Arizona transportation officials are responding to a flurry of deadly wrong-way crashes with a plan for a test project on a Phoenix freeway that includes using sensors to detect wrong-way drivers and alert authorities and other motorists.
The state Department of Transportation announced Monday the project will be conducted on a yet-to-be-determined 3- to 4-mile stretch of Interstate 17 after a months-long study conducted by two engineering firms.
Under the test project, existing traffic sensors will be modified and new ones installed to detect wrong-way vehicles to provide alerts to state troopers and to post warnings on overhead message board. Also, on-ramps’ traffic lights will stay red to keep traffic off the freeway when there’s a wrong-way vehicle.
The alerts about wrong-way drivers entering freeways would get the word to Department of Public Safety troopers than information relayed by 911 callers, ADOT said.
Faced with wrong-way drivers, troopers sometimes use their own vehicles to strike glancing blows of the errant vehicles to bring them to a stop before they hit somebody.
The flurry of wrong-way crashes in the Phoenix area included one that killed an off-duty Phoenix Fire Department dispatcher going home from work on Jan. 27. Others included two 2014 crashes that killed an off-duty Mesa police officer and a young Mesa couple.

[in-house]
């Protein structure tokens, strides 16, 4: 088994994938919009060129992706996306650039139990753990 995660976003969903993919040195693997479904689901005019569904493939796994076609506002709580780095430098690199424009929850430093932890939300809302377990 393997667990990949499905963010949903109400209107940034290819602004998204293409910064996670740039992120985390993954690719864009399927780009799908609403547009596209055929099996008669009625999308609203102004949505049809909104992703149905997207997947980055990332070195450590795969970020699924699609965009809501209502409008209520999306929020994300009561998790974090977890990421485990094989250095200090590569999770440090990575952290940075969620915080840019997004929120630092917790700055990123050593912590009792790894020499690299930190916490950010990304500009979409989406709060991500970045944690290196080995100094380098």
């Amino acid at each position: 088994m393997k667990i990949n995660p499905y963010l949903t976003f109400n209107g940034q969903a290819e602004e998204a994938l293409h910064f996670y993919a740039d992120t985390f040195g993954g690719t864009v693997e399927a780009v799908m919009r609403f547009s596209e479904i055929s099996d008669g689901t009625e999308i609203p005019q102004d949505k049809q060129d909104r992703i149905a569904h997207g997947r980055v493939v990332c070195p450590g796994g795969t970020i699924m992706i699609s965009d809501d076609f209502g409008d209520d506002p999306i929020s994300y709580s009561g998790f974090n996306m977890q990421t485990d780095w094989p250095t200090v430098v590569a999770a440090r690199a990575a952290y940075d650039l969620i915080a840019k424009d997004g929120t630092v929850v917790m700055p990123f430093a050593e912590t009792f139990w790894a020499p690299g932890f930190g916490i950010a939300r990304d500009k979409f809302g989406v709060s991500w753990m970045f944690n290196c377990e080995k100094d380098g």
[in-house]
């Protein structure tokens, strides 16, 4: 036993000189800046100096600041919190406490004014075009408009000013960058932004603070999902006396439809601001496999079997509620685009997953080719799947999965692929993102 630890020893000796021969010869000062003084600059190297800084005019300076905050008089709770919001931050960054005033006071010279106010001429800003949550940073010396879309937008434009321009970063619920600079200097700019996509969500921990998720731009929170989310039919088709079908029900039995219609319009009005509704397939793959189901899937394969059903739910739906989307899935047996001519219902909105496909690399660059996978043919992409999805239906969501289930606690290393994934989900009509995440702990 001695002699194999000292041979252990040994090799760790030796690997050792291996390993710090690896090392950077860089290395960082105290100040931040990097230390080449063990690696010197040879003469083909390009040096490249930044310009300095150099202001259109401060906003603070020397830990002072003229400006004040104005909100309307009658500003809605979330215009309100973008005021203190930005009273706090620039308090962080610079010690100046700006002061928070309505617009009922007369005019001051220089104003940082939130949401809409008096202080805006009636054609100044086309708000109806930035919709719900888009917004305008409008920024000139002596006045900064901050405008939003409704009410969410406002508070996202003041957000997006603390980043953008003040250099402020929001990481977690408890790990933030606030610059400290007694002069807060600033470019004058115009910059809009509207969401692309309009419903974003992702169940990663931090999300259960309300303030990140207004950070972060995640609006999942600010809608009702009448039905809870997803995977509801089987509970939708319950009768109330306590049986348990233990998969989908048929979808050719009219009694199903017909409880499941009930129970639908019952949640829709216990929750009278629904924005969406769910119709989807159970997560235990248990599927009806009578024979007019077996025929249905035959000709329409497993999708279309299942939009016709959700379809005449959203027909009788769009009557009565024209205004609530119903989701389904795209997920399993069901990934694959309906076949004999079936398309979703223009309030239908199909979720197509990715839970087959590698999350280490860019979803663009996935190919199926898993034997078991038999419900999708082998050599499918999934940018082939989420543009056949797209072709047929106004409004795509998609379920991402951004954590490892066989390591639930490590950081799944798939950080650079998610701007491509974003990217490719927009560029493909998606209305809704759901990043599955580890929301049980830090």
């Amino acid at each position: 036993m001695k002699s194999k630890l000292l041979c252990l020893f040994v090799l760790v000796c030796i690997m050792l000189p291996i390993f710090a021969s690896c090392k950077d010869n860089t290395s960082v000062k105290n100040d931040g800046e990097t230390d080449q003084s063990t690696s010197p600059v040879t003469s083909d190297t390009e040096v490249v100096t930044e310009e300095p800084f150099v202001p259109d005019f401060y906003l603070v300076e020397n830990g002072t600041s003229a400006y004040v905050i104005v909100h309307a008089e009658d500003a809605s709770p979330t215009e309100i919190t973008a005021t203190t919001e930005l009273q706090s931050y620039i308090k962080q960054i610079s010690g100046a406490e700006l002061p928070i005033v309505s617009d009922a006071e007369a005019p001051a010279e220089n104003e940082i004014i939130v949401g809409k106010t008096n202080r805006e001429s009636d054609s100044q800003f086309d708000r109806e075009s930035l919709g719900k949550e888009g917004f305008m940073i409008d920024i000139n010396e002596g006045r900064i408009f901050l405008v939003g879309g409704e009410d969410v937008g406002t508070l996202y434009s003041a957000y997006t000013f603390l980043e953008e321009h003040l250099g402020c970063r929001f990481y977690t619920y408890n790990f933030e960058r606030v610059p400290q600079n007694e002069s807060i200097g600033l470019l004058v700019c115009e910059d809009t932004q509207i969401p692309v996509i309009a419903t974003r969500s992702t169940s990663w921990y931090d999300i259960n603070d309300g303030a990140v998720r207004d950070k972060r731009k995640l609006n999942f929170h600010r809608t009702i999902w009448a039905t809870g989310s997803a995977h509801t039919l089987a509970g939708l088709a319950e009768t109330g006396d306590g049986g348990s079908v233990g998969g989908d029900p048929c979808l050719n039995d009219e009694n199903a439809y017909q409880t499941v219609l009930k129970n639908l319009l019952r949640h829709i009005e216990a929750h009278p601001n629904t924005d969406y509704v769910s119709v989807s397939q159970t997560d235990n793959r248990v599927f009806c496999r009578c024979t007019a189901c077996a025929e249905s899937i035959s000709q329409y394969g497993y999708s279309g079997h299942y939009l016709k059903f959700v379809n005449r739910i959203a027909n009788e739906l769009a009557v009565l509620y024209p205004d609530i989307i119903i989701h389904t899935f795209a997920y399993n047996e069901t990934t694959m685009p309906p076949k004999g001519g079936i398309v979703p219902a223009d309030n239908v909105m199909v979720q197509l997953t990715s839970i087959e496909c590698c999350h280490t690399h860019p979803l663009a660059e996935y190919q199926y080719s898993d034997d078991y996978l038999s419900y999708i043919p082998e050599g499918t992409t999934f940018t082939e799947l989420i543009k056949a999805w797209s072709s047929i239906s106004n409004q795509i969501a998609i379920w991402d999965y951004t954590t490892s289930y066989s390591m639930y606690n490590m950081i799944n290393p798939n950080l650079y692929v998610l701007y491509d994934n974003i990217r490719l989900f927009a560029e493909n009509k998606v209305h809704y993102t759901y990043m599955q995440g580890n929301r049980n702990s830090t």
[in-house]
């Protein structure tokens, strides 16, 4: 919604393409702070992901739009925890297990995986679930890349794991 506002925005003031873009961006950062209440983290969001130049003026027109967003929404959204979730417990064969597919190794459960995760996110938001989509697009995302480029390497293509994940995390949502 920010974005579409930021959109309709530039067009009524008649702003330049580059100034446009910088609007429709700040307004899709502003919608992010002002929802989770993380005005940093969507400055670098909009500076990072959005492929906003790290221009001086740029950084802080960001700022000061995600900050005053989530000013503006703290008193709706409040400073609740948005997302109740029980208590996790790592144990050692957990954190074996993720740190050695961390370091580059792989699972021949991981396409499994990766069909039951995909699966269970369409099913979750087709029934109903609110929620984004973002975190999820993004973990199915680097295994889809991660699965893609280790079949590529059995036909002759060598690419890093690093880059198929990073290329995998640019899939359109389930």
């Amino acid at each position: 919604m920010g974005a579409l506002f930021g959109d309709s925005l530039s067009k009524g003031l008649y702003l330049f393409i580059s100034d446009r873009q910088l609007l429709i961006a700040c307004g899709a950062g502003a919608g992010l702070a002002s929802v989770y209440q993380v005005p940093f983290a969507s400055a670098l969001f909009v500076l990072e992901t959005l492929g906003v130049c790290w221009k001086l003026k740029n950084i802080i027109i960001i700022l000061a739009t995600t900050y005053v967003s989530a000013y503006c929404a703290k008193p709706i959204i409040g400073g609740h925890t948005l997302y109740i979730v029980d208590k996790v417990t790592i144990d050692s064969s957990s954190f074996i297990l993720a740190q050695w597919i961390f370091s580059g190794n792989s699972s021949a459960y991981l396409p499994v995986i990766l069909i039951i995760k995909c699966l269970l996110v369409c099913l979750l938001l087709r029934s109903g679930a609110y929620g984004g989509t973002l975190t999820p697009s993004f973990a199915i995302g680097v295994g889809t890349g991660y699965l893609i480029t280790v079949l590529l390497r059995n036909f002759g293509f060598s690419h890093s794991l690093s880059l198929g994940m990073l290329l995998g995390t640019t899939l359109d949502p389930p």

The department’s response to those crashes and others has included the launching of the study conducted by the engineering firms as well as the state’s already completed installation of hundreds of larger and lower “wrong way” and “do not enter” signs on more than 100 freeway ramps.
The report submitted by United Civil Group Corp. and Lee Engineering LLC said steps taken to detect wrong-way drivers can help prevent only some wrong-way accidents. That’s “because there is no current technology that can solve the issue of driver impairment, whether from drugs or alcohol,” the report stated.
Approximately 65 percent of the wrong-way drivers in 245 crashes with 91 fatalities from 2000 through 2014 in Arizona were documented as impaired, compared with approximately 60 percent nationally, the report said.
“We all need to work harder to keep friends, family and strangers from driving while impaired,” Alberto Gutier, director of the Governor’s Office of Highway Safety, said in a statement released by ADOT.
In other findings, the report said wrong-way crashes are more common after dark and on weekends and that the portion of I-17 in the Phoenix area had the most wrong-way crashes in the state. The rural highway with the highest per-mile rate of wrong-way crashes was SR 89A in the Verde Valley in northeastern Yavapai County, the report said.
Also, most-wrong way drivers are males and most are between ages 16 to 35.
The department said it has begun testing detection and warning systems manufactured by private companies and that some will likely be included in the new project.